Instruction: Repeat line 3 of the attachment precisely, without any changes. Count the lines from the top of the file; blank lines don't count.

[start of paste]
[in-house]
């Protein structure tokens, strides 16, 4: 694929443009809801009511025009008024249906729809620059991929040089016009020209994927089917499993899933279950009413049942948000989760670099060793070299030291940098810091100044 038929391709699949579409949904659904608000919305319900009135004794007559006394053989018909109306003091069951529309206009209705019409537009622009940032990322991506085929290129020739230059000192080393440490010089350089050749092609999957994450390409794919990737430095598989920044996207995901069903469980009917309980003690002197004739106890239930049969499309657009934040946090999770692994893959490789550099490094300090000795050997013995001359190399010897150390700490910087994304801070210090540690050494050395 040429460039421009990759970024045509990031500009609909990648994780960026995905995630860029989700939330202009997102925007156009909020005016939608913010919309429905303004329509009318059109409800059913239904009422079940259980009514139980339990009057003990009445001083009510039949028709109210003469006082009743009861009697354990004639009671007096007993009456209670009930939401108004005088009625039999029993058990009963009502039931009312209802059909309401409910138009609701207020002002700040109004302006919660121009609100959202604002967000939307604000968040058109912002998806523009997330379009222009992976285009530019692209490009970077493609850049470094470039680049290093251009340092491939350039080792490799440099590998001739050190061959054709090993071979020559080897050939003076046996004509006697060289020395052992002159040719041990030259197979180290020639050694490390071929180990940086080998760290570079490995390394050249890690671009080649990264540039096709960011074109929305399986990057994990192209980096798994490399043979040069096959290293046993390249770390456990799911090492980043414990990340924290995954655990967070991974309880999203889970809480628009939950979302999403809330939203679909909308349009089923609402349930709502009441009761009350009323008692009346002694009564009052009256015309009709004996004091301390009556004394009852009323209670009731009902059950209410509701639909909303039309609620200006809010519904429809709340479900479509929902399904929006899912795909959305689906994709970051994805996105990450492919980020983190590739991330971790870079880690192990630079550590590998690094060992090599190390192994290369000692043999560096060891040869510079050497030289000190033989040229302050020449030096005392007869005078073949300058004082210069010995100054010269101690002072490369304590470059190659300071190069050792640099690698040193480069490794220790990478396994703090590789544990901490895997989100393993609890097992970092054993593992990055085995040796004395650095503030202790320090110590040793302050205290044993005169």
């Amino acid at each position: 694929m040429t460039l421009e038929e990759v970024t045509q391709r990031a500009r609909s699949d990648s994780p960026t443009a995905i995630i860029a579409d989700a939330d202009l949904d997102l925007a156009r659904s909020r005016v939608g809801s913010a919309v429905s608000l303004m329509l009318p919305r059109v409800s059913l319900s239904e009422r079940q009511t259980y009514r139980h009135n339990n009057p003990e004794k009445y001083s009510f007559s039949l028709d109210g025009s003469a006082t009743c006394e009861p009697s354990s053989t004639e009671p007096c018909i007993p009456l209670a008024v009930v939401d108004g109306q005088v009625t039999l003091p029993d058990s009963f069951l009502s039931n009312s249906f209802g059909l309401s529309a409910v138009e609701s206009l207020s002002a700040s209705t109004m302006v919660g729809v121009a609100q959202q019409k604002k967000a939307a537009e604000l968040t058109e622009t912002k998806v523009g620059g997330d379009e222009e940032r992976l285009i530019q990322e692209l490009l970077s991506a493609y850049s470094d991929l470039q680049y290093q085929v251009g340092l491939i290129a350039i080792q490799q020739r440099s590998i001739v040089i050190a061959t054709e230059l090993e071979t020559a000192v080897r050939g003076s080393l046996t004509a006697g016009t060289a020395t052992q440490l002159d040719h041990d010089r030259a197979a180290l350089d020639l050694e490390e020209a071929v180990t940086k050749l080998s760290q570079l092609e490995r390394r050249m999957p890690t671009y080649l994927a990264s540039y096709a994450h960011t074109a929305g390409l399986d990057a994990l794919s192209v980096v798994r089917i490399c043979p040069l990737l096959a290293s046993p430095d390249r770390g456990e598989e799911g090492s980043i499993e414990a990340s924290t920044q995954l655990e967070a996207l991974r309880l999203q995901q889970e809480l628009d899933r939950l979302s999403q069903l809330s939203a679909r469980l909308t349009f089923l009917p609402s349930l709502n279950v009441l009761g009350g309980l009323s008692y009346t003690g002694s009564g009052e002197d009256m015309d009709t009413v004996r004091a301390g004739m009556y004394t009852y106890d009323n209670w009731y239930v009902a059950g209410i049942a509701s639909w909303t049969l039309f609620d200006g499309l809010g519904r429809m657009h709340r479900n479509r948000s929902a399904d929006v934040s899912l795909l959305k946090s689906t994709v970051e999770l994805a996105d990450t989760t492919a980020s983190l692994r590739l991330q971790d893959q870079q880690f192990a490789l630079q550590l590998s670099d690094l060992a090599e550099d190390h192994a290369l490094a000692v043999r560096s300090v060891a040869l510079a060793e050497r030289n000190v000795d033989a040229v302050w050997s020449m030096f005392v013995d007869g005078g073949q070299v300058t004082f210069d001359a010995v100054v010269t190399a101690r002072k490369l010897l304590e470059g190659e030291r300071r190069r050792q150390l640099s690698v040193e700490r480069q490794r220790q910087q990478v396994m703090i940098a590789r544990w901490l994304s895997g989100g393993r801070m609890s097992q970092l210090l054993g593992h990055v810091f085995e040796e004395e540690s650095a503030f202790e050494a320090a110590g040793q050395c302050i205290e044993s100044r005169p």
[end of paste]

């Amino acid at each position: 694929m040429t460039l421009e038929e990759v970024t045509q391709r990031a500009r609909s699949d990648s994780p960026t443009a995905i995630i860029a579409d989700a939330d202009l949904d997102l925007a156009r659904s909020r005016v939608g809801s913010a919309v429905s608000l303004m329509l009318p919305r059109v409800s059913l319900s239904e009422r079940q009511t259980y009514r139980h009135n339990n009057p003990e004794k009445y001083s009510f007559s039949l028709d109210g025009s003469a006082t009743c006394e009861p009697s354990s053989t004639e009671p007096c018909i007993p009456l209670a008024v009930v939401d108004g109306q005088v009625t039999l003091p029993d058990s009963f069951l009502s039931n009312s249906f209802g059909l309401s529309a409910v138009e609701s206009l207020s002002a700040s209705t109004m302006v919660g729809v121009a609100q959202q019409k604002k967000a939307a537009e604000l968040t058109e622009t912002k998806v523009g620059g997330d379009e222009e940032r992976l285009i530019q990322e692209l490009l970077s991506a493609y850049s470094d991929l470039q680049y290093q085929v251009g340092l491939i290129a350039i080792q490799q020739r440099s590998i001739v040089i050190a061959t054709e230059l090993e071979t020559a000192v080897r050939g003076s080393l046996t004509a006697g016009t060289a020395t052992q440490l002159d040719h041990d010089r030259a197979a180290l350089d020639l050694e490390e020209a071929v180990t940086k050749l080998s760290q570079l092609e490995r390394r050249m999957p890690t671009y080649l994927a990264s540039y096709a994450h960011t074109a929305g390409l399986d990057a994990l794919s192209v980096v798994r089917i490399c043979p040069l990737l096959a290293s046993p430095d390249r770390g456990e598989e799911g090492s980043i499993e414990a990340s924290t920044q995954l655990e967070a996207l991974r309880l999203q995901q889970e809480l628009d899933r939950l979302s999403q069903l809330s939203a679909r469980l909308t349009f089923l009917p609402s349930l709502n279950v009441l009761g009350g309980l009323s008692y009346t003690g002694s009564g009052e002197d009256m015309d009709t009413v004996r004091a301390g004739m009556y004394t009852y106890d009323n209670w009731y239930v009902a059950g209410i049942a509701s639909w909303t049969l039309f609620d200006g499309l809010g519904r429809m657009h709340r479900n479509r948000s929902a399904d929006v934040s899912l795909l959305k946090s689906t994709v970051e999770l994805a996105d990450t989760t492919a980020s983190l692994r590739l991330q971790d893959q870079q880690f192990a490789l630079q550590l590998s670099d690094l060992a090599e550099d190390h192994a290369l490094a000692v043999r560096s300090v060891a040869l510079a060793e050497r030289n000190v000795d033989a040229v302050w050997s020449m030096f005392v013995d007869g005078g073949q070299v300058t004082f210069d001359a010995v100054v010269t190399a101690r002072k490369l010897l304590e470059g190659e030291r300071r190069r050792q150390l640099s690698v040193e700490r480069q490794r220790q910087q990478v396994m703090i940098a590789r544990w901490l994304s895997g989100g393993r801070m609890s097992q970092l210090l054993g593992h990055v810091f085995e040796e004395e540690s650095a503030f202790e050494a320090a110590g040793q050395c302050i205290e044993s100044r005169p």